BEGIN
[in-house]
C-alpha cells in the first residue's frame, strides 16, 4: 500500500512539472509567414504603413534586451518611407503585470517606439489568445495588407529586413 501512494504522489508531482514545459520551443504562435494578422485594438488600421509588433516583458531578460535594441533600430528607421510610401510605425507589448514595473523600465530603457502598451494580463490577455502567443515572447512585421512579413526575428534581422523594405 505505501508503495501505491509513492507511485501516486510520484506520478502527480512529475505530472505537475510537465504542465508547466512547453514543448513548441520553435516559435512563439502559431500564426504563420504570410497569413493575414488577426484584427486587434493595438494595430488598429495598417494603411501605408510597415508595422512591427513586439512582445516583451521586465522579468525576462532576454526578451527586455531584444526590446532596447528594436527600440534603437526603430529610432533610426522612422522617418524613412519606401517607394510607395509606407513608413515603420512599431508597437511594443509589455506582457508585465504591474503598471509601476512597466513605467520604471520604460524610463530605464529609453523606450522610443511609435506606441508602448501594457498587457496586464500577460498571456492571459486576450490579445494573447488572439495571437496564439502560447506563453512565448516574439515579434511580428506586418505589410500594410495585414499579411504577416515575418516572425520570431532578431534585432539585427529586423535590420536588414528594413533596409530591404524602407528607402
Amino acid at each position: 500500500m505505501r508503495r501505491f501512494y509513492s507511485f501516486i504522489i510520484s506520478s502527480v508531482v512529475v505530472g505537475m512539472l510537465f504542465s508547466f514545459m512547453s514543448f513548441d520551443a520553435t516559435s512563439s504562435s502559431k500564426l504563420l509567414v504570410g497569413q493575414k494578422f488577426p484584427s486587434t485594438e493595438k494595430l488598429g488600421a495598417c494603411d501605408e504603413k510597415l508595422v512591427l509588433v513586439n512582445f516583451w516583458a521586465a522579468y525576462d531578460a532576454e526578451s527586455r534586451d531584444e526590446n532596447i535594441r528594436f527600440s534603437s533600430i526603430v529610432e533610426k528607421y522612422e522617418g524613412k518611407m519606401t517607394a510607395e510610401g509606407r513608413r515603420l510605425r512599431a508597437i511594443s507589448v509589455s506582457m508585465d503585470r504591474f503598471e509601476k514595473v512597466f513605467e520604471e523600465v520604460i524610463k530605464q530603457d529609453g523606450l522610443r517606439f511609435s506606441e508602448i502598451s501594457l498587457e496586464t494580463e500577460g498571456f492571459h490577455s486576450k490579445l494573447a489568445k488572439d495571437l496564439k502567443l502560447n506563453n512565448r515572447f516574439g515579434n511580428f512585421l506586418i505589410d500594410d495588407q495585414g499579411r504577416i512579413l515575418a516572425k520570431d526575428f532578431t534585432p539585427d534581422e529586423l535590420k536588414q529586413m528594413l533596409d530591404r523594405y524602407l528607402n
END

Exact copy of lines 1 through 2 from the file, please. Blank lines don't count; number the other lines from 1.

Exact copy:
[in-house]
C-alpha cells in the first residue's frame, strides 16, 4: 500500500512539472509567414504603413534586451518611407503585470517606439489568445495588407529586413 501512494504522489508531482514545459520551443504562435494578422485594438488600421509588433516583458531578460535594441533600430528607421510610401510605425507589448514595473523600465530603457502598451494580463490577455502567443515572447512585421512579413526575428534581422523594405 505505501508503495501505491509513492507511485501516486510520484506520478502527480512529475505530472505537475510537465504542465508547466512547453514543448513548441520553435516559435512563439502559431500564426504563420504570410497569413493575414488577426484584427486587434493595438494595430488598429495598417494603411501605408510597415508595422512591427513586439512582445516583451521586465522579468525576462532576454526578451527586455531584444526590446532596447528594436527600440534603437526603430529610432533610426522612422522617418524613412519606401517607394510607395509606407513608413515603420512599431508597437511594443509589455506582457508585465504591474503598471509601476512597466513605467520604471520604460524610463530605464529609453523606450522610443511609435506606441508602448501594457498587457496586464500577460498571456492571459486576450490579445494573447488572439495571437496564439502560447506563453512565448516574439515579434511580428506586418505589410500594410495585414499579411504577416515575418516572425520570431532578431534585432539585427529586423535590420536588414528594413533596409530591404524602407528607402